Publishing computational research — A review of infrastructures for reproducible and transparent scholarly communication

Authors : Markus Konkol, Daniel Nüst, Laura Goulier

Funding agencies increasingly ask applicants to include data and software management plans into proposals. In addition, the author guidelines of scientific journals and conferences more often include a statement on data availability, and some reviewers reject unreproducible submissions.

This trend towards open science increases the pressure on authors to provide access to the source code and data underlying the computational results in their scientific papers.

Still, publishing reproducible articles is a demanding task and not achieved simply by providing access to code scripts and data files. Consequently, several projects develop solutions to support the publication of executable analyses alongside articles considering the needs of the aforementioned stakeholders.

The key contribution of this paper is a review of applications addressing the issue of publishing executable computational research results. We compare the approaches across properties relevant for the involved stakeholders, e.g., provided features and deployment options, and also critically discuss trends and limitations.

The review can support publishers to decide which system to integrate into their submission process, editors to recommend tools for researchers, and authors of scientific papers to adhere to reproducibility principles.

URL : https://arxiv.org/abs/2001.00484

Open Practices and Resources for Collaborative Digital Pathology

Author : Raphaël Marée

In this paper, we describe open practices and open resources in the field of digital pathology with a specific focus on approaches that ease collaboration in research and education settings.

Our review includes open access journals and open peer review, open-source software (libraries, desktop tools, and web applications), and open access collections. We illustrate applications and discuss current limitations and perspectives.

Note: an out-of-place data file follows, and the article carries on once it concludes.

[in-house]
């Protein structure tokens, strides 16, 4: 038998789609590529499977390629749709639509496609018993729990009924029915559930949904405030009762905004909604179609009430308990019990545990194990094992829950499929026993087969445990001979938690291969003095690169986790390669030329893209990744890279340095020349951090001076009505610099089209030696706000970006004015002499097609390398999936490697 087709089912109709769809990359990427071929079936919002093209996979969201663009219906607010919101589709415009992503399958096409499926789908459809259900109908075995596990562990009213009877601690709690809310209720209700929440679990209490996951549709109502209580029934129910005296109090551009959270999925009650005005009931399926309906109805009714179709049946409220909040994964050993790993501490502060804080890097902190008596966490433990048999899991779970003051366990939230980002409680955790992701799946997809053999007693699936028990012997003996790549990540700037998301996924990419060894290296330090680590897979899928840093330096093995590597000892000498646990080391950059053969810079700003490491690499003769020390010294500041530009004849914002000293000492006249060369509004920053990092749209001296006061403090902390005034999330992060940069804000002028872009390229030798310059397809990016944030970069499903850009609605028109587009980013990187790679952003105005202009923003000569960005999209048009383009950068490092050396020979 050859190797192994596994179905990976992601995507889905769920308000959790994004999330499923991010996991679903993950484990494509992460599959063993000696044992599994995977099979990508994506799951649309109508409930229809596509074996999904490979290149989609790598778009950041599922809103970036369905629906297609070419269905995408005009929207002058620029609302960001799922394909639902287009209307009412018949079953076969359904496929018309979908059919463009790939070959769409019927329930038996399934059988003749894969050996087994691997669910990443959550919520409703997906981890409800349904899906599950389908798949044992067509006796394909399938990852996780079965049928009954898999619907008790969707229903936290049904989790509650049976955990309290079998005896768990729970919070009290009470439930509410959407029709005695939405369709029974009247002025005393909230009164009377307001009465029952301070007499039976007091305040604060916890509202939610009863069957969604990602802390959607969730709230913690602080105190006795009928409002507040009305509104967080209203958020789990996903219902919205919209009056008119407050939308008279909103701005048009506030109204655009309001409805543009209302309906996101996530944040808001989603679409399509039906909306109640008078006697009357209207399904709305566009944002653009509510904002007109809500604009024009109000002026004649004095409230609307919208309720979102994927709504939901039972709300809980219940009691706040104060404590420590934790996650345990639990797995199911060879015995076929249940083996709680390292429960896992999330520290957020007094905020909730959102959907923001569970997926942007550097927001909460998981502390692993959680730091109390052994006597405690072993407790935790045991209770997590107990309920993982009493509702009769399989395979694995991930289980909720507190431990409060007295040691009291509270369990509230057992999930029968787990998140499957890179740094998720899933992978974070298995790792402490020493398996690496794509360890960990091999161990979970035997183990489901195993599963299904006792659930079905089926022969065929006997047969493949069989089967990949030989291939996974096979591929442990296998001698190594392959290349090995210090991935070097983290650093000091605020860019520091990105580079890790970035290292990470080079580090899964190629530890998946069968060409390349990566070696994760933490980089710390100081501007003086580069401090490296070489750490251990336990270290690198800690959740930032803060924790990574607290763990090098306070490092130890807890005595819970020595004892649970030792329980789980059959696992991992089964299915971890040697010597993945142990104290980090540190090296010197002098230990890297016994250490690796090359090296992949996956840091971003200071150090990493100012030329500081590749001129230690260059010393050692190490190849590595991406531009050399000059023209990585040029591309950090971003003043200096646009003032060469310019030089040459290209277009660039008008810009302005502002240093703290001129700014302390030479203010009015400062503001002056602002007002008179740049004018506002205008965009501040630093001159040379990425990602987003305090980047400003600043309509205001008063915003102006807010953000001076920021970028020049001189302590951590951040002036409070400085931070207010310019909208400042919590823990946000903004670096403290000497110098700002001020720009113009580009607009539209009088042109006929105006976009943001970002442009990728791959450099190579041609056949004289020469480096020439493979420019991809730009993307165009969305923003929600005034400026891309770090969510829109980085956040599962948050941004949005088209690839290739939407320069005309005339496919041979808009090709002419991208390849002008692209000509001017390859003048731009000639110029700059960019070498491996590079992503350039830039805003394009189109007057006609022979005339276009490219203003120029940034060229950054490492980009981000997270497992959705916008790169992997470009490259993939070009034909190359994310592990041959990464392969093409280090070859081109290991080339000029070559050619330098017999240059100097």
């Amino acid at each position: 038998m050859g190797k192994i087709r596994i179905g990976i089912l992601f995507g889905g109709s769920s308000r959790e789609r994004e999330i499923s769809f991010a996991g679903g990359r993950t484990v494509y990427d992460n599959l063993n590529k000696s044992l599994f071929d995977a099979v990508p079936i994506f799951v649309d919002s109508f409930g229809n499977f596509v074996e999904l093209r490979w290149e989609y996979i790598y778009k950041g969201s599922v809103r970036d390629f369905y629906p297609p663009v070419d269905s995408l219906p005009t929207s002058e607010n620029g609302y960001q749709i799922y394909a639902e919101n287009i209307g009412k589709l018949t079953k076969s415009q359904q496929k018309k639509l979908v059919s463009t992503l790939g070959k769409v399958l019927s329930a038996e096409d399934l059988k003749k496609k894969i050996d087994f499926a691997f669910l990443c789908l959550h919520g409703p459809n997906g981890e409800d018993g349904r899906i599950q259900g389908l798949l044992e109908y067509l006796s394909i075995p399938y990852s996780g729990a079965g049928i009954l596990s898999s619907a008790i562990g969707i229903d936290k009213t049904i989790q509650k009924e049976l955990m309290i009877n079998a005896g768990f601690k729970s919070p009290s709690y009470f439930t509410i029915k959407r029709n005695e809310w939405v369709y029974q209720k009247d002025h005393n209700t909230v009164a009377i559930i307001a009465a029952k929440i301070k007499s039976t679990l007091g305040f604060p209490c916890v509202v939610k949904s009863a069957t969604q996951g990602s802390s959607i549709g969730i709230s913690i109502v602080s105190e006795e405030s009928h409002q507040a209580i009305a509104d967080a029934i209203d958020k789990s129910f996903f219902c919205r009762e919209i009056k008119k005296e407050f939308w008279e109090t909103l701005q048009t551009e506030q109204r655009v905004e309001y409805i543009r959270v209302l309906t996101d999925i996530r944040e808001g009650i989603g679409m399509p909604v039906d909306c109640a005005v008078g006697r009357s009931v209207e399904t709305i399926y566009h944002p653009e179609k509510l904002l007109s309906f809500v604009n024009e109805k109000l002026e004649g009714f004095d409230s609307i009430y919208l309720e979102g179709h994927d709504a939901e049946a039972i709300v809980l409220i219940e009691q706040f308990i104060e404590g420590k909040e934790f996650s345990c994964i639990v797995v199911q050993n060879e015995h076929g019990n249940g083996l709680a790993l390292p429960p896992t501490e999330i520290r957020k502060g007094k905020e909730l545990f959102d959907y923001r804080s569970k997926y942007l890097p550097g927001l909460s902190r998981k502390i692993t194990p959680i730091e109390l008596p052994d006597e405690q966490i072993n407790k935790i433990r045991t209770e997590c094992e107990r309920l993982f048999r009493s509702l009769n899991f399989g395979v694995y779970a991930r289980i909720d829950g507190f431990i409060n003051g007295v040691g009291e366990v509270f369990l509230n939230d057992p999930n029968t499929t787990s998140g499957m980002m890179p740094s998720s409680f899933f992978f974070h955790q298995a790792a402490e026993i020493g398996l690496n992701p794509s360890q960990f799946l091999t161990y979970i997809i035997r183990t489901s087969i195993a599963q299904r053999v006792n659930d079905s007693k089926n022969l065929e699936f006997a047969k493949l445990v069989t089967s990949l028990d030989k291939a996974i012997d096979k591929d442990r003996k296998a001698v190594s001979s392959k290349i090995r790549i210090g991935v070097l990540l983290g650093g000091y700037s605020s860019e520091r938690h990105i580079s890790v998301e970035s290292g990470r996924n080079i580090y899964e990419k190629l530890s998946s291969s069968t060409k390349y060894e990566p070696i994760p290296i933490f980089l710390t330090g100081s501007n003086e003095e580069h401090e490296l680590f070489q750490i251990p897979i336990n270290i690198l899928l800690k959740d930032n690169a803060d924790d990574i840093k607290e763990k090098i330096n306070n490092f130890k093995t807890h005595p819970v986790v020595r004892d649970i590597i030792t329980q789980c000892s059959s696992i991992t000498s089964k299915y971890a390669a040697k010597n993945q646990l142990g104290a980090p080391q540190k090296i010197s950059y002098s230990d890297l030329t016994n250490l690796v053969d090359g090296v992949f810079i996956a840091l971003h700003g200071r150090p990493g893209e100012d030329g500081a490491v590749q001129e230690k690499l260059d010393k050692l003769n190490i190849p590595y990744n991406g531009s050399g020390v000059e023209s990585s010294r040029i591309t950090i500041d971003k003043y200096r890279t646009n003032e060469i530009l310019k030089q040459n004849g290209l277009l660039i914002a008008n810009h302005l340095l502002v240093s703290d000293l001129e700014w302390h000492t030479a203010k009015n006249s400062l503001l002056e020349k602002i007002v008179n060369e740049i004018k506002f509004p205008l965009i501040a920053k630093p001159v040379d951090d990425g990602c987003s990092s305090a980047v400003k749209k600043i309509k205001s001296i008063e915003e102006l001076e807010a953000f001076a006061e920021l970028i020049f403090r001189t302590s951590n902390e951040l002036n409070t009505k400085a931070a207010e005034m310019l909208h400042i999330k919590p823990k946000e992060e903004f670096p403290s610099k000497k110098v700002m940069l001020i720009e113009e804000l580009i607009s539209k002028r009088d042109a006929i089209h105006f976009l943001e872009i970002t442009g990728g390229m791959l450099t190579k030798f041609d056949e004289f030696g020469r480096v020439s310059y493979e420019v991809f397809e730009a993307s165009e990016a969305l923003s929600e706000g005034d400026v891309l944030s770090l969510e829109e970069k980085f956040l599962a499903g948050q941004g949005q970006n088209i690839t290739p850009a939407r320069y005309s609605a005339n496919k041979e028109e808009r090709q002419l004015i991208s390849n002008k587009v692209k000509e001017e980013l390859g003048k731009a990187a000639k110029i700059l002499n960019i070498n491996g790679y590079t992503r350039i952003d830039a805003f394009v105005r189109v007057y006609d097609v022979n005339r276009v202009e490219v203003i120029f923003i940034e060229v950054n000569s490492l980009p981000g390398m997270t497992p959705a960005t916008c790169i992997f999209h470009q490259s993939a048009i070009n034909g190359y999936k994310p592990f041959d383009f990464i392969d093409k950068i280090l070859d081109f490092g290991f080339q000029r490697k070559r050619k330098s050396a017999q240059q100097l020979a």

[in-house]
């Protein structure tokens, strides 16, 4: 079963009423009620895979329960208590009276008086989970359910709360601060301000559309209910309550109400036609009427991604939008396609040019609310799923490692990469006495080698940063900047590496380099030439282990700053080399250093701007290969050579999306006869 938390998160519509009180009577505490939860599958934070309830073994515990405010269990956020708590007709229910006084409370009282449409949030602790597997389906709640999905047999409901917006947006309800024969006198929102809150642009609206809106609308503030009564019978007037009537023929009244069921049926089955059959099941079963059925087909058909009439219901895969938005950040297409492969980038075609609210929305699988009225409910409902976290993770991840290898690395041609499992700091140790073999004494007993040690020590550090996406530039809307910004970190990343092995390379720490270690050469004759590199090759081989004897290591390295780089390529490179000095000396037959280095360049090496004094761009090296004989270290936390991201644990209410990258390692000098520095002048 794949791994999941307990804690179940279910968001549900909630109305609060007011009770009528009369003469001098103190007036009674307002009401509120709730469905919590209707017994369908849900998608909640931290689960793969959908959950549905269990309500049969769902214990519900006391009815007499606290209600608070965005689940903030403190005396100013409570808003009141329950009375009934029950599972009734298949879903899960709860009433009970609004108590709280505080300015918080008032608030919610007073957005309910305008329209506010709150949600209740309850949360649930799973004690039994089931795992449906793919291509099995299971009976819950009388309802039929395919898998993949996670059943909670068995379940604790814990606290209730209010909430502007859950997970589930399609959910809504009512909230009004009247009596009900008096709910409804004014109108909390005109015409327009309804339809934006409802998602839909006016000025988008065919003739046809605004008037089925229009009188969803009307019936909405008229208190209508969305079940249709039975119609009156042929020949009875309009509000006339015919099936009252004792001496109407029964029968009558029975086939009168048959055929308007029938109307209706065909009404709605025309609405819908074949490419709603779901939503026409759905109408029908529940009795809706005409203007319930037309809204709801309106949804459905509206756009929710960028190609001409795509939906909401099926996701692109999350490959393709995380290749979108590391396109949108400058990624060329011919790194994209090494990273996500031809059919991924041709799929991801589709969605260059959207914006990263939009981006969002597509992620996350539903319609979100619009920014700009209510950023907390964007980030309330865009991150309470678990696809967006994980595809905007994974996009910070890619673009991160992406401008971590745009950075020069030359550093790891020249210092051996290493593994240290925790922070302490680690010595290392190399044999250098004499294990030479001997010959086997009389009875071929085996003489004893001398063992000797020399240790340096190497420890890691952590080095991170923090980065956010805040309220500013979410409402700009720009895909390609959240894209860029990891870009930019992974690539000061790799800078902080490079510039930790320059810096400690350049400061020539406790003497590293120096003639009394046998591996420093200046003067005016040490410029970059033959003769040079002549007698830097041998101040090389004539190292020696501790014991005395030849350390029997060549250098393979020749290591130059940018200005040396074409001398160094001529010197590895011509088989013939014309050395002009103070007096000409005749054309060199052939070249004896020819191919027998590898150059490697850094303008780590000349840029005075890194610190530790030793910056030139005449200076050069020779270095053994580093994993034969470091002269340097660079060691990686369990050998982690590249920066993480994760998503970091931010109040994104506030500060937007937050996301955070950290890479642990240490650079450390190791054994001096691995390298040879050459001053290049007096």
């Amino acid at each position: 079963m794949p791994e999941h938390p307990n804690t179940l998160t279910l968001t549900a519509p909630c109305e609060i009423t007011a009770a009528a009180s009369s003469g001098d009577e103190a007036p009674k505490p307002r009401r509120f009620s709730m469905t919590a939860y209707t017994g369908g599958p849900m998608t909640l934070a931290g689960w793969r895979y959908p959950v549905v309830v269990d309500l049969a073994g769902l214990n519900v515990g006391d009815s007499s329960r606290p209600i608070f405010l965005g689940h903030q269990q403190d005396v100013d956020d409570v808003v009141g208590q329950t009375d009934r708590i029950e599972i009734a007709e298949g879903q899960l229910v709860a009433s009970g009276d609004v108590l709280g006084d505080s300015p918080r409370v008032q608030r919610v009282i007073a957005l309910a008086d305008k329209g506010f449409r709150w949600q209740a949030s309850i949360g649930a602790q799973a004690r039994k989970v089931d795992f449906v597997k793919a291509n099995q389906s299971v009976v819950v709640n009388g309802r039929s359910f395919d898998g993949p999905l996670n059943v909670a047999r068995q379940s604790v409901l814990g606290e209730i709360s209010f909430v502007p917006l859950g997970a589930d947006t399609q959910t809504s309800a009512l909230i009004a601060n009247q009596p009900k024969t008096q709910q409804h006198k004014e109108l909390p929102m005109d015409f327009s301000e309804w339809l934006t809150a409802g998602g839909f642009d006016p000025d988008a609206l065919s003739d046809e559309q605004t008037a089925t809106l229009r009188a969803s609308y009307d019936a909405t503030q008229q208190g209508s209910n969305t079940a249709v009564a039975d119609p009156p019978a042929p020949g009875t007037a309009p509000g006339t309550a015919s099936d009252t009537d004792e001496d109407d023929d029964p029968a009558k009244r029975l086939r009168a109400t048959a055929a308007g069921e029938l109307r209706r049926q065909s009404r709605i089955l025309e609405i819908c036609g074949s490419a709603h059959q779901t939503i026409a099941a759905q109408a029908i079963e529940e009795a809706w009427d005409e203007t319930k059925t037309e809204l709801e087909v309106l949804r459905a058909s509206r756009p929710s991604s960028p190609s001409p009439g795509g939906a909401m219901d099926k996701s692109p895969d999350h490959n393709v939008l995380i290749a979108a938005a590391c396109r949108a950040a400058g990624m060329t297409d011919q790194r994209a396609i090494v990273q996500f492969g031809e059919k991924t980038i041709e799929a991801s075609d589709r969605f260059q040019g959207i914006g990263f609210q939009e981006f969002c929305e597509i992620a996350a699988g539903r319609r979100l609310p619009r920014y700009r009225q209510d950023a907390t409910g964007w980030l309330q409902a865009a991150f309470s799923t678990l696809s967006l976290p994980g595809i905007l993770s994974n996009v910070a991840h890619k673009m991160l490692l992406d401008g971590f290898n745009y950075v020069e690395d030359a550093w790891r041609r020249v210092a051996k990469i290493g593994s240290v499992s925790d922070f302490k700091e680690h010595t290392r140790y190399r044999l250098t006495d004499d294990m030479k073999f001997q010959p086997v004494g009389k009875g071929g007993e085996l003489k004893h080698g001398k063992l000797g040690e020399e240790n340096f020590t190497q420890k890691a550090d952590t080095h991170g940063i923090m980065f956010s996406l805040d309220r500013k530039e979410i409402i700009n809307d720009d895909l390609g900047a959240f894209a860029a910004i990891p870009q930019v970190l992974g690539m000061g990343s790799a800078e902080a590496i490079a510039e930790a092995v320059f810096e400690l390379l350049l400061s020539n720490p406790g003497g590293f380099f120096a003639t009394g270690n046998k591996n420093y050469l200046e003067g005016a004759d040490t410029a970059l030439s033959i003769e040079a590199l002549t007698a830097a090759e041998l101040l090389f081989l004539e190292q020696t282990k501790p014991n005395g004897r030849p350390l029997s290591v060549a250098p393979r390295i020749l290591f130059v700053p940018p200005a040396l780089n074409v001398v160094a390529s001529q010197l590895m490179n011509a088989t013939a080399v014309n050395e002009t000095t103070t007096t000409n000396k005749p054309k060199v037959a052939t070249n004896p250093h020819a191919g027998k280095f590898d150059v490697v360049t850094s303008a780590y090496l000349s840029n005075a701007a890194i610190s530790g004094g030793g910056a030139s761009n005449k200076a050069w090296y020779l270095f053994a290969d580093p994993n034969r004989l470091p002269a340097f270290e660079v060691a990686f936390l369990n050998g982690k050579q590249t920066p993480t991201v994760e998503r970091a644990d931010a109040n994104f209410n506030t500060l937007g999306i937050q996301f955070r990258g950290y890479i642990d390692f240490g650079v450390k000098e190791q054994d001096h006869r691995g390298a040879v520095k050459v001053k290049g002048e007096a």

URL : Open Practices and Resources for Collaborative Digital Pathology

DOI : https://doi.org/10.3389/fmed.2019.00255

Open Systems Pharmacology community – an open access, open source, open science approach to modeling and simulation in pharmaceutical sciences

Authors : Jörg Lippert, Rolf Burghaus, Andrea Edginton, Sebastian Frechen, Mats Karlsson, Andreas Kovar, Thorsten Lehr, Peter Milligan, Valerie Nock, Sergej Ramusovic, Matthew Riggs, Stephan Schaller, Jan Schlender, Stephan Schmidt, Michaël Sevestre, Erik Sjögren, Juri Solodenko, Alexander Staab, Donato Teutonico

Systems Pharmacology integrates structural biological and pharmacological knowledge and experimental data enabling dissection of organism and drug properties and providing excellent predictivity.

The development of systems pharmacology models is a significant task requiring massive amounts of background information beyond individual trial data. Qualification of models needs repetitive demonstration of successful predictions.

Open Systems Pharmacology is a community that develops, qualifies and shares professional open source software tools and models in a collaborative open science way.

DOI : https://doi.org/10.1002/psp4.12473

Open Up – the Mission Statement of the Control of Impulsive Action (Ctrl-ImpAct) Lab on Open Science

Authors : Christina B. Reimer, Zhang Chen, Carsten Bundt, Charlotte Eben, Raquel E. London, Sirarpi Vardanian

The present paper is the mission statement of the Control of Impulsive Action (Ctrl-ImpAct) Lab regarding Open Science. As early-career researchers (ECRs) in the lab, we first state our personal motivation to conduct research based on the principles of Open Science.

We then describe how we incorporate four specific Open Science practices (i.e., Open Methodology, Open Data, Open Source, and Open Access) into our scientific workflow. In more detail, we explain how Open Science practices are embedded into the so-called ‘co-pilot’ system in our lab.

The ‘co-pilot’ researcher is involved in all tasks of the ‘pilot’ researcher, that is designing a study, double-checking experimental and data analysis scripts, as well as writing the manuscript.